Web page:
The Gruesome Murder Of Anna Aumuller
Hans Schmidt and Anna Aumuller’s secret came to a gruesome end in 1913, when Schmidt was 31 and Aumuller was 21. Aumuller told Schmidt that she was pregnant, and he knew that his days as a priest would be over if word got out that an allegedly celibate Catholic priest had married and impregnated a woman.
On September 2, Schmidt slashed Aumuller’s throat with a 12-inch butchers knife in an uptown Manhattan apartment he had rented for her. He then sawed off her head with a hack saw, and then sawed her body in half. He wrapped each section in a newspaper from August 31, put her lower body in one of her pillowcases that had a monogrammed “A” on it, and attached a large piece of gray-green schist to each of the body parts.
Then, Hans Schmidt took the pieces of Anna Aumuller and dumped them in the Hudson River. He counted on the schist he had gathered in Manhattan to sink the body to the bottom.
Three days later, two kids on the New Jersey side of the Hudson came across the upper torso of a woman. Three miles downriver in Weehawken, New Jersey, the lower section of Aumuller’s body was found, still wrapped in the pillowcase with the schist tied to it.
Even though the body was found in New Jersey, the evidence was given to the New York Police Department. Schist, the type of rock most available to Schmidt in Manhattan, is extremely rare in New Jersey.
An autopsy of the body parts told the police they were investigating the murder of a woman under 30, around 5-foot-4-inches tall and between 120 and 130 pounds. The autopsy also revealed that the woman had prematurely given birth shortly before she was murdered.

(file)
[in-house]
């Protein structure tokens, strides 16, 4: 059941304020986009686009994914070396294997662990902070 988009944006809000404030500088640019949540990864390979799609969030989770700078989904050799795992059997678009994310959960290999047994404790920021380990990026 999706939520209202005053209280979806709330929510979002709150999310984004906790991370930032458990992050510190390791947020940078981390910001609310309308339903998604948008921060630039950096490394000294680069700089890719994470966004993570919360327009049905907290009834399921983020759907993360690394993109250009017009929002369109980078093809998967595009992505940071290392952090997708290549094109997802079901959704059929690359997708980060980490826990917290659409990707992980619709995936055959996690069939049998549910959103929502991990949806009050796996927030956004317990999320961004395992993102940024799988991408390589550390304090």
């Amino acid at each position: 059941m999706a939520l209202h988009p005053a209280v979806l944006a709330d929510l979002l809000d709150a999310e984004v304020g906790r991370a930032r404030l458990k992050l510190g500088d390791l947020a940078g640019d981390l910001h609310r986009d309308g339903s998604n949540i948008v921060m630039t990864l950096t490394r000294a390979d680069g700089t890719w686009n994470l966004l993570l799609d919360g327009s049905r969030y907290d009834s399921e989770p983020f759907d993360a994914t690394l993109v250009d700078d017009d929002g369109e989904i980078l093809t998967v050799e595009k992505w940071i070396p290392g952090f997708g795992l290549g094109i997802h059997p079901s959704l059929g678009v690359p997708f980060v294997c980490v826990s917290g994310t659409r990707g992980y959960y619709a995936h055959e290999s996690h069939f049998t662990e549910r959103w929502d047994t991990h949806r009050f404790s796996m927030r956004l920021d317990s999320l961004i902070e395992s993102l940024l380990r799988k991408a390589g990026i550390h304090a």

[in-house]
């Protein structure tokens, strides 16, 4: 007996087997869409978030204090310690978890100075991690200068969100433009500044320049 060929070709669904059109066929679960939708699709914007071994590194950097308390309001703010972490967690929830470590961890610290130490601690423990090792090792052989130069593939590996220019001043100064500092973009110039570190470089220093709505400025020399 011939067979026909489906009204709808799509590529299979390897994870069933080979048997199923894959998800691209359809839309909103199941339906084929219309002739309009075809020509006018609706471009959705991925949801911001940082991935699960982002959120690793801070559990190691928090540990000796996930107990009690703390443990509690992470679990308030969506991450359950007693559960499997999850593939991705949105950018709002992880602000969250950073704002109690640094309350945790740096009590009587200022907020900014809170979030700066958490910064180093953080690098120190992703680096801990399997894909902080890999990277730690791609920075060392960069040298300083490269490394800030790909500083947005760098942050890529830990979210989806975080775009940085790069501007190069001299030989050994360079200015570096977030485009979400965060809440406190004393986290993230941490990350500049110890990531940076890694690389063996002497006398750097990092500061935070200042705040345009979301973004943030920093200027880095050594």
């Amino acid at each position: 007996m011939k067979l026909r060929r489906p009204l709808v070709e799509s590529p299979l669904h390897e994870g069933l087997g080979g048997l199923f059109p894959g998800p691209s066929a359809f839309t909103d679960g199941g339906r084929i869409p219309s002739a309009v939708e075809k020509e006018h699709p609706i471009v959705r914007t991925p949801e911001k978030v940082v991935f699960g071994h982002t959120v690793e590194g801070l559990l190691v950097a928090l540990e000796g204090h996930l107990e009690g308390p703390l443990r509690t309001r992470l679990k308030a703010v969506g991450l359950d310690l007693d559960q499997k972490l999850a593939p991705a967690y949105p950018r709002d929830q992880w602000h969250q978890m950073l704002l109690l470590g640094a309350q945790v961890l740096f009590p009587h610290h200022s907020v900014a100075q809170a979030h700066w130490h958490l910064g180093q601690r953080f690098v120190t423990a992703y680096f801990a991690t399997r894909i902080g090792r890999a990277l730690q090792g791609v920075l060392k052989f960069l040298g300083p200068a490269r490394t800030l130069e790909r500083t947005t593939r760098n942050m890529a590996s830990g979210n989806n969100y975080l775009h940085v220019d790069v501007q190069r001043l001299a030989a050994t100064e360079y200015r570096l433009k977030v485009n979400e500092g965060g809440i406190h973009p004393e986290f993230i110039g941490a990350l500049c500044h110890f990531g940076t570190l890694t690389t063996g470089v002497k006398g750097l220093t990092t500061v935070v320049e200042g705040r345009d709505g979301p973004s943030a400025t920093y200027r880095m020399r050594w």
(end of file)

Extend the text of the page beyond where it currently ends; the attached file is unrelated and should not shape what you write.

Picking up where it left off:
The NYPD turned to their best piece of evidence (aside from the body): the monogrammed pillowcase. It was a distinctive enough monogram for the police to trace it to a specific company, and the company kept detailed business records. The records for the “A” pillowcase led to Aumuller’s apartment.
The landlord told the officers that a Mr. Hans Schmidt had rented the apartment for a female relative two weeks prior. He then led the officers into the apartment, which was still a bloody murder scene.
The walls and floor were splattered with blood stains, despite a scrubbing brush and six bars of soap by the sink. Schmidt had found better luck cleaning the blood off of the butcher’s knife and handsaw, and had hidden them inside of a trunk. In another trunk, letters addressed to Aumuller mentioned Schmidt and his employment at St. Joseph’s. The trunk also had handkerchiefs with the same embroidered “A” as the pillowcase.
Lead detective Inspector Faurot and his partner went to St. Joseph’s to question Schmidt about the blood-stained apartment rented in his name. Within minutes, he confessed to the marriage and murder of Aumuller, claiming “I loved her. Sacrifices should be consummated in blood.”